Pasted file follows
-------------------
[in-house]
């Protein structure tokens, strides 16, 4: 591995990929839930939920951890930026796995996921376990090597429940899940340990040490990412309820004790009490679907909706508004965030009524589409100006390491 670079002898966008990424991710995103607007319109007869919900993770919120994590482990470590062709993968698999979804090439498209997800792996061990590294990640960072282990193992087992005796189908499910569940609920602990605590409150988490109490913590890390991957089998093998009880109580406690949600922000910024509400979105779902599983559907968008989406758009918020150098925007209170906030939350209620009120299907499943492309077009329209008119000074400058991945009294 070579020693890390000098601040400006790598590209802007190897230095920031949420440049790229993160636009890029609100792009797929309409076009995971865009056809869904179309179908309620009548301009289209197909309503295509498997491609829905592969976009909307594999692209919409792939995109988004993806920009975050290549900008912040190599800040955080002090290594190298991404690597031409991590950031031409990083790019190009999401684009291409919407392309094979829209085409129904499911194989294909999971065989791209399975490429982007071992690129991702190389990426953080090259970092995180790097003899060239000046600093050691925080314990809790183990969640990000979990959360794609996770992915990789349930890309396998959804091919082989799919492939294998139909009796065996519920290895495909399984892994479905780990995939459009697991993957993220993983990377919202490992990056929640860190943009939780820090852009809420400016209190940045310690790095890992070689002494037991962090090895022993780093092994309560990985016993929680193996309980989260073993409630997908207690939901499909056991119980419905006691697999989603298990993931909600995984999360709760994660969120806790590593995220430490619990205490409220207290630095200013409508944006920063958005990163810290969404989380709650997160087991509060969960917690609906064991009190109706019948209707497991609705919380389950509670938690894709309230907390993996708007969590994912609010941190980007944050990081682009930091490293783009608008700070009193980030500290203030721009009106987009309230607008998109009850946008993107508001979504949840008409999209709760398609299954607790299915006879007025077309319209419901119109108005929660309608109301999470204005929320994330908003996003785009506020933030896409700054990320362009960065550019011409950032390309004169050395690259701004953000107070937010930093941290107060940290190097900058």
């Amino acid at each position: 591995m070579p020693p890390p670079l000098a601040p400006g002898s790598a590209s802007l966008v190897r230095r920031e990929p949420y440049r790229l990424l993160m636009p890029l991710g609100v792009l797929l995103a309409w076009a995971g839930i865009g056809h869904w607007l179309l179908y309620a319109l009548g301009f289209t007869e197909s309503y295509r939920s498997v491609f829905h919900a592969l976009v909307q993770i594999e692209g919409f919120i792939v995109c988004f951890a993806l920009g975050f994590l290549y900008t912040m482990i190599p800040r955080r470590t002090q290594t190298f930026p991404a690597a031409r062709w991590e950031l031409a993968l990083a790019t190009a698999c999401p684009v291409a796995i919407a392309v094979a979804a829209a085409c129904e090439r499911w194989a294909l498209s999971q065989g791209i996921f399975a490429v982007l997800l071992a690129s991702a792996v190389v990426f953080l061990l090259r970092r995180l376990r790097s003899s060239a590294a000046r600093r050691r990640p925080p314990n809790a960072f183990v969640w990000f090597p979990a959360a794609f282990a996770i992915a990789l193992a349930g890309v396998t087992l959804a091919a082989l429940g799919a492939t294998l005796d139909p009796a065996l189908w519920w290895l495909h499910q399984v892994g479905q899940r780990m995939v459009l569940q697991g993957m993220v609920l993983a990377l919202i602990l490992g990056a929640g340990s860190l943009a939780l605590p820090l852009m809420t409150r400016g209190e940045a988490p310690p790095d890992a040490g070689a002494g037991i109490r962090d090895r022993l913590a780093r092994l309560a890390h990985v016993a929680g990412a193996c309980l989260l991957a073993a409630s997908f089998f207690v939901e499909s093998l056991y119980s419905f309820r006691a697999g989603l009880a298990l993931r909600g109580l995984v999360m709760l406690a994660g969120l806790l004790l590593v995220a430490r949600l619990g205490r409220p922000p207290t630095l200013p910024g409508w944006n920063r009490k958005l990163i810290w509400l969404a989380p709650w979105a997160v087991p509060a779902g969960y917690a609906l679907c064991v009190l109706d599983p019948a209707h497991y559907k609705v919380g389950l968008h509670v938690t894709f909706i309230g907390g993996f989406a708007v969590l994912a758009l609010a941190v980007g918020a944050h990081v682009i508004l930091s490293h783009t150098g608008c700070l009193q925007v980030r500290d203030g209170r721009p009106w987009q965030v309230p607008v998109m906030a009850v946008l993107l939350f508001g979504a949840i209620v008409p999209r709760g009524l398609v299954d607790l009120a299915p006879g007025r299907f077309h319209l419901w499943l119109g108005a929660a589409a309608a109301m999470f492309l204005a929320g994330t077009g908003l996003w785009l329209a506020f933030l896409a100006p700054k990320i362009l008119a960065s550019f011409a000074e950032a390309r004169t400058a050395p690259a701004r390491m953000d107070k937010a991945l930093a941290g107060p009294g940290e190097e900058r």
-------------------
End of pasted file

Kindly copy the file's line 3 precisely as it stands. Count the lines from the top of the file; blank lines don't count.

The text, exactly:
């Amino acid at each position: 591995m070579p020693p890390p670079l000098a601040p400006g002898s790598a590209s802007l966008v190897r230095r920031e990929p949420y440049r790229l990424l993160m636009p890029l991710g609100v792009l797929l995103a309409w076009a995971g839930i865009g056809h869904w607007l179309l179908y309620a319109l009548g301009f289209t007869e197909s309503y295509r939920s498997v491609f829905h919900a592969l976009v909307q993770i594999e692209g919409f919120i792939v995109c988004f951890a993806l920009g975050f994590l290549y900008t912040m482990i190599p800040r955080r470590t002090q290594t190298f930026p991404a690597a031409r062709w991590e950031l031409a993968l990083a790019t190009a698999c999401p684009v291409a796995i919407a392309v094979a979804a829209a085409c129904e090439r499911w194989a294909l498209s999971q065989g791209i996921f399975a490429v982007l997800l071992a690129s991702a792996v190389v990426f953080l061990l090259r970092r995180l376990r790097s003899s060239a590294a000046r600093r050691r990640p925080p314990n809790a960072f183990v969640w990000f090597p979990a959360a794609f282990a996770i992915a990789l193992a349930g890309v396998t087992l959804a091919a082989l429940g799919a492939t294998l005796d139909p009796a065996l189908w519920w290895l495909h499910q399984v892994g479905q899940r780990m995939v459009l569940q697991g993957m993220v609920l993983a990377l919202i602990l490992g990056a929640g340990s860190l943009a939780l605590p820090l852009m809420t409150r400016g209190e940045a988490p310690p790095d890992a040490g070689a002494g037991i109490r962090d090895r022993l913590a780093r092994l309560a890390h990985v016993a929680g990412a193996c309980l989260l991957a073993a409630s997908f089998f207690v939901e499909s093998l056991y119980s419905f309820r006691a697999g989603l009880a298990l993931r909600g109580l995984v999360m709760l406690a994660g969120l806790l004790l590593v995220a430490r949600l619990g205490r409220p922000p207290t630095l200013p910024g409508w944006n920063r009490k958005l990163i810290w509400l969404a989380p709650w979105a997160v087991p509060a779902g969960y917690a609906l679907c064991v009190l109706d599983p019948a209707h497991y559907k609705v919380g389950l968008h509670v938690t894709f909706i309230g907390g993996f989406a708007v969590l994912a758009l609010a941190v980007g918020a944050h990081v682009i508004l930091s490293h783009t150098g608008c700070l009193q925007v980030r500290d203030g209170r721009p009106w987009q965030v309230p607008v998109m906030a009850v946008l993107l939350f508001g979504a949840i209620v008409p999209r709760g009524l398609v299954d607790l009120a299915p006879g007025r299907f077309h319209l419901w499943l119109g108005a929660a589409a309608a109301m999470f492309l204005a929320g994330t077009g908003l996003w785009l329209a506020f933030l896409a100006p700054k990320i362009l008119a960065s550019f011409a000074e950032a390309r004169t400058a050395p690259a701004r390491m953000d107070k937010a991945l930093a941290g107060p009294g940290e190097e900058r």